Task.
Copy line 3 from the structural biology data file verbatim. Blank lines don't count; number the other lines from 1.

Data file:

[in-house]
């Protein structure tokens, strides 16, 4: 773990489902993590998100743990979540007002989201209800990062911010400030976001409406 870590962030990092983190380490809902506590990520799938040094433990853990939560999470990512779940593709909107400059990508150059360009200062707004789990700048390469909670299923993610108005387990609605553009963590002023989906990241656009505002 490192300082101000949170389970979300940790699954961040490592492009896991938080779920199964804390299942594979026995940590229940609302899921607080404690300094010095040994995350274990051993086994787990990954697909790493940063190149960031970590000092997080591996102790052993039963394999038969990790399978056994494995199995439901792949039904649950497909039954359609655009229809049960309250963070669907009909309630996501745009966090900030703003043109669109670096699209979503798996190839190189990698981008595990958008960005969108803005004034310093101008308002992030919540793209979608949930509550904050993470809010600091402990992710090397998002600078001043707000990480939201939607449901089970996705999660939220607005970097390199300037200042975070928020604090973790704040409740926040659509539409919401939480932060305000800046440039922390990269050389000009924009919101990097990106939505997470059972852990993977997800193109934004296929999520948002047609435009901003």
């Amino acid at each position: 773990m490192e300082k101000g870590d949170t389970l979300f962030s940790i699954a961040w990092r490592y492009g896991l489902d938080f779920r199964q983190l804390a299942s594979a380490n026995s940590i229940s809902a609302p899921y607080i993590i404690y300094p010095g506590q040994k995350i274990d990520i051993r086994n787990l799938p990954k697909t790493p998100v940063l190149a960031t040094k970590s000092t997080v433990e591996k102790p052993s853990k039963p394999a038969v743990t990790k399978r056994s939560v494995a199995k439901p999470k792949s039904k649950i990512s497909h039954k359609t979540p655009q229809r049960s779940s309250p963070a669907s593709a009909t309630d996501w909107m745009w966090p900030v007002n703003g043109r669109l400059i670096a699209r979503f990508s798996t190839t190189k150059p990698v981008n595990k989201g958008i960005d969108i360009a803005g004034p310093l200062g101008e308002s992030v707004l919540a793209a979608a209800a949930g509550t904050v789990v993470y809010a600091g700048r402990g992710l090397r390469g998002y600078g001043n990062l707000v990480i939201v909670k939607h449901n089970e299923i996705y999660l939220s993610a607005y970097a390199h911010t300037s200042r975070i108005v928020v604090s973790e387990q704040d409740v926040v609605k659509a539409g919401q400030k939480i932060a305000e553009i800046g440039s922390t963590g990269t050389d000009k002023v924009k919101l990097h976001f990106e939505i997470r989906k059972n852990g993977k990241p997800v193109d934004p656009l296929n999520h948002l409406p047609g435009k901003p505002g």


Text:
């Amino acid at each position: 773990m490192e300082k101000g870590d949170t389970l979300f962030s940790i699954a961040w990092r490592y492009g896991l489902d938080f779920r199964q983190l804390a299942s594979a380490n026995s940590i229940s809902a609302p899921y607080i993590i404690y300094p010095g506590q040994k995350i274990d990520i051993r086994n787990l799938p990954k697909t790493p998100v940063l190149a960031t040094k970590s000092t997080v433990e591996k102790p052993s853990k039963p394999a038969v743990t990790k399978r056994s939560v494995a199995k439901p999470k792949s039904k649950i990512s497909h039954k359609t979540p655009q229809r049960s779940s309250p963070a669907s593709a009909t309630d996501w909107m745009w966090p900030v007002n703003g043109r669109l400059i670096a699209r979503f990508s798996t190839t190189k150059p990698v981008n595990k989201g958008i960005d969108i360009a803005g004034p310093l200062g101008e308002s992030v707004l919540a793209a979608a209800a949930g509550t904050v789990v993470y809010a600091g700048r402990g992710l090397r390469g998002y600078g001043n990062l707000v990480i939201v909670k939607h449901n089970e299923i996705y999660l939220s993610a607005y970097a390199h911010t300037s200042r975070i108005v928020v604090s973790e387990q704040d409740v926040v609605k659509a539409g919401q400030k939480i932060a305000e553009i800046g440039s922390t963590g990269t050389d000009k002023v924009k919101l990097h976001f990106e939505i997470r989906k059972n852990g993977k990241p997800v193109d934004p656009l296929n999520h948002l409406p047609g435009k901003p505002g």